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Three NFL Week 10 Coaching Decisions We Liked, and Three We Didn’t


Lions coach Dan Campbell might have gained himself a few votes for Coach of the Year for the game management he displayed in the final minutes of Sunday’s thrilling 41–38 walk-off victory over the Chargers.

Campbell made two gutsy decisions on the Lions’ final drive, but they were well calculated based on how the game had gone for nearly four quarters. There wasn’t much defense on display, and the Chargers had just scored touchdowns on five consecutive possessions.

First, Campbell went for it on fourth-and-2 on the Chargers’ 26-yard line with the game tied and 1:47 left in regulation. After Jared Goff gained a new set of downs on a six-yard completion to rookie tight end Sam LaPorta, which forced the Chargers to burn their final timeout, Campbell called for three consecutive kneel downs to kill the clock and ensure a red-hot Justin Herbert wouldn’t get the ball back. This was risky because the Lions passed on gaining yards to give Riley Patterson an easier kick, but he drilled the 41-yard field goal as time expired to give the Lions their seventh win of the season.

Campbell didn’t trust his defense to get a critical stop in crunch time, but sometimes coaches have to be brutally honest with their players. The Lions’ defense probably understood why Campbell went for it, and it helps when the head coach has been right most of the season. The Lions (7–2) went 4-for-5 on fourth downs against the Chargers.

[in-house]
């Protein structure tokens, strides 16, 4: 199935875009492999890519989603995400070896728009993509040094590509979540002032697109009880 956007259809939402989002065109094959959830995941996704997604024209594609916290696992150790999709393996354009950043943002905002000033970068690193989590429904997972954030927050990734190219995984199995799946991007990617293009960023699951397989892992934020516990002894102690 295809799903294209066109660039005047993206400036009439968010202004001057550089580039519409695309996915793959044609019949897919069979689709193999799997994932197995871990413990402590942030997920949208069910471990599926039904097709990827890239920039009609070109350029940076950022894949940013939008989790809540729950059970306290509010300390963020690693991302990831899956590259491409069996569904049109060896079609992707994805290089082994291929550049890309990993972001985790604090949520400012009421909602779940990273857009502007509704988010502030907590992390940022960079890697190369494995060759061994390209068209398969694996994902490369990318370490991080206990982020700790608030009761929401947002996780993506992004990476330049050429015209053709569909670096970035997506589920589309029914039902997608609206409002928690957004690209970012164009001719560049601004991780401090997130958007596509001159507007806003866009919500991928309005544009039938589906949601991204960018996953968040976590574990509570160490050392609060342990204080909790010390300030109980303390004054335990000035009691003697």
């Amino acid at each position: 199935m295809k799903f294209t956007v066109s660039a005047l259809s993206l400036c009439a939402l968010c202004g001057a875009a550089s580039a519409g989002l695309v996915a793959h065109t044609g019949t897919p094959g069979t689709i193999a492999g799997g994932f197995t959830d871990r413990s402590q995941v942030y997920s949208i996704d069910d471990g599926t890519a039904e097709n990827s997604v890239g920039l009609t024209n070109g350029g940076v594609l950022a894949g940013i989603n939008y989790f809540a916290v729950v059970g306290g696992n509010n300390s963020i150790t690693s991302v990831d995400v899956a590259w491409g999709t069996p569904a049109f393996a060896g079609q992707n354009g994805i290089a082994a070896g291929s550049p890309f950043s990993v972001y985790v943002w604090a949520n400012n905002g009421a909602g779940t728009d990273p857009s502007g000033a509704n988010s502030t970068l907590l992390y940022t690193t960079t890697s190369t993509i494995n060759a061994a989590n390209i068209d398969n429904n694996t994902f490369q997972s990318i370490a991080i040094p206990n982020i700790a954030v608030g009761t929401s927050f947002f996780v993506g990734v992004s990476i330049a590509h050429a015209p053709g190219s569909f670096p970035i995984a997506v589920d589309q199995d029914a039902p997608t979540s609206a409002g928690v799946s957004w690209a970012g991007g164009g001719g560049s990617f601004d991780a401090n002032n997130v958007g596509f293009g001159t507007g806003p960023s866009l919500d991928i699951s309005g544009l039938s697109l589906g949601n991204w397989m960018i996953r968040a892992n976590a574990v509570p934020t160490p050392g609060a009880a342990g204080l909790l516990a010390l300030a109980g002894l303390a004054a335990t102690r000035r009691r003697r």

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Campbell’s aggressive decision-making kept the Chargers’ offense off the field in the final minutes of Sunday’s 41–38 win.

Ashley Landis/AP

Campbell’s stellar game management stood out for this week’s best coaching decisions, but there were a few other calls that we liked and some that we questioned in Week 10.

Calls we liked

Raiders lean on Jacobs to defeat Jets

Interim coach Antonio Pierce didn’t waste time building an identity for the Raiders. He’s also not afraid to enforce his philosophies when his players and coaches don’t apply them sufficiently enough on the field.

A fired up Pierce said “we need to run the damn ball” during his halftime interview, as the Raiders entered the locker room trailing by three. Raiders interim offensive coordinator Bo Hardegree heard his coach and leaned on running back Josh Jacobs to spearhead a 16–12 victory on Sunday Night Football. Jacobs only had 10 carries for 30 yards at halftime and finished with 27 carries for a season-high 116 yards.

Pierce has remained committed to the rushing attack, and it’s led to back-to-back wins since the team fired Josh McDaniels. It’s no coincidence that Jacobs has rushed for 214 yards in the two victories after a previous season high of 77 before Pierce took over.

Steelers again win the fourth quarter

At some point, we’ve got to stop overanalyzing the Steelers’ offensive struggles and just give them their props for stepping up in the fourth quarter this season.